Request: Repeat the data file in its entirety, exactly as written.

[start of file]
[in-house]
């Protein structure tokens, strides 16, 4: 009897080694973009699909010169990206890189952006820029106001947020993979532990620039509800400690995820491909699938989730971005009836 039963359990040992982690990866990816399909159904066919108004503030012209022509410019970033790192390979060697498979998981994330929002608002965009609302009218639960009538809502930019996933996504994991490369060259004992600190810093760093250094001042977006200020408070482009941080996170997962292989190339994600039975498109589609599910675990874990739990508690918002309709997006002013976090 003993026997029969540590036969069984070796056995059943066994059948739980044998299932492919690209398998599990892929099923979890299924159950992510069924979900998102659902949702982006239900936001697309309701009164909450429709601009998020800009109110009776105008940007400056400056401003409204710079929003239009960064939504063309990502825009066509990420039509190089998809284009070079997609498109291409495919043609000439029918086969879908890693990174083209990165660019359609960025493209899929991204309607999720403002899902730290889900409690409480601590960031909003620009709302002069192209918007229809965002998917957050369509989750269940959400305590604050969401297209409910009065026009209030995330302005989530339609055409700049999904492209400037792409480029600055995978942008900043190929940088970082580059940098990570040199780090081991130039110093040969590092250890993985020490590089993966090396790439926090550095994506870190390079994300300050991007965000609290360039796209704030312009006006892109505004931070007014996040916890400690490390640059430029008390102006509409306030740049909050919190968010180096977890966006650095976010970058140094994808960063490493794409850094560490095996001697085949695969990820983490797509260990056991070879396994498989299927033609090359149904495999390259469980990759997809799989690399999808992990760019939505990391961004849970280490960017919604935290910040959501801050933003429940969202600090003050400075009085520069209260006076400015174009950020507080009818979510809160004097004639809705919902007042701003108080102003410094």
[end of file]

[in-house]
């Protein structure tokens, strides 16, 4: 009897080694973009699909010169990206890189952006820029106001947020993979532990620039509800400690995820491909699938989730971005009836 039963359990040992982690990866990816399909159904066919108004503030012209022509410019970033790192390979060697498979998981994330929002608002965009609302009218639960009538809502930019996933996504994991490369060259004992600190810093760093250094001042977006200020408070482009941080996170997962292989190339994600039975498109589609599910675990874990739990508690918002309709997006002013976090 003993026997029969540590036969069984070796056995059943066994059948739980044998299932492919690209398998599990892929099923979890299924159950992510069924979900998102659902949702982006239900936001697309309701009164909450429709601009998020800009109110009776105008940007400056400056401003409204710079929003239009960064939504063309990502825009066509990420039509190089998809284009070079997609498109291409495919043609000439029918086969879908890693990174083209990165660019359609960025493209899929991204309607999720403002899902730290889900409690409480601590960031909003620009709302002069192209918007229809965002998917957050369509989750269940959400305590604050969401297209409910009065026009209030995330302005989530339609055409700049999904492209400037792409480029600055995978942008900043190929940088970082580059940098990570040199780090081991130039110093040969590092250890993985020490590089993966090396790439926090550095994506870190390079994300300050991007965000609290360039796209704030312009006006892109505004931070007014996040916890400690490390640059430029008390102006509409306030740049909050919190968010180096977890966006650095976010970058140094994808960063490493794409850094560490095996001697085949695969990820983490797509260990056991070879396994498989299927033609090359149904495999390259469980990759997809799989690399999808992990760019939505990391961004849970280490960017919604935290910040959501801050933003429940969202600090003050400075009085520069209260006076400015174009950020507080009818979510809160004097004639809705919902007042701003108080102003410094």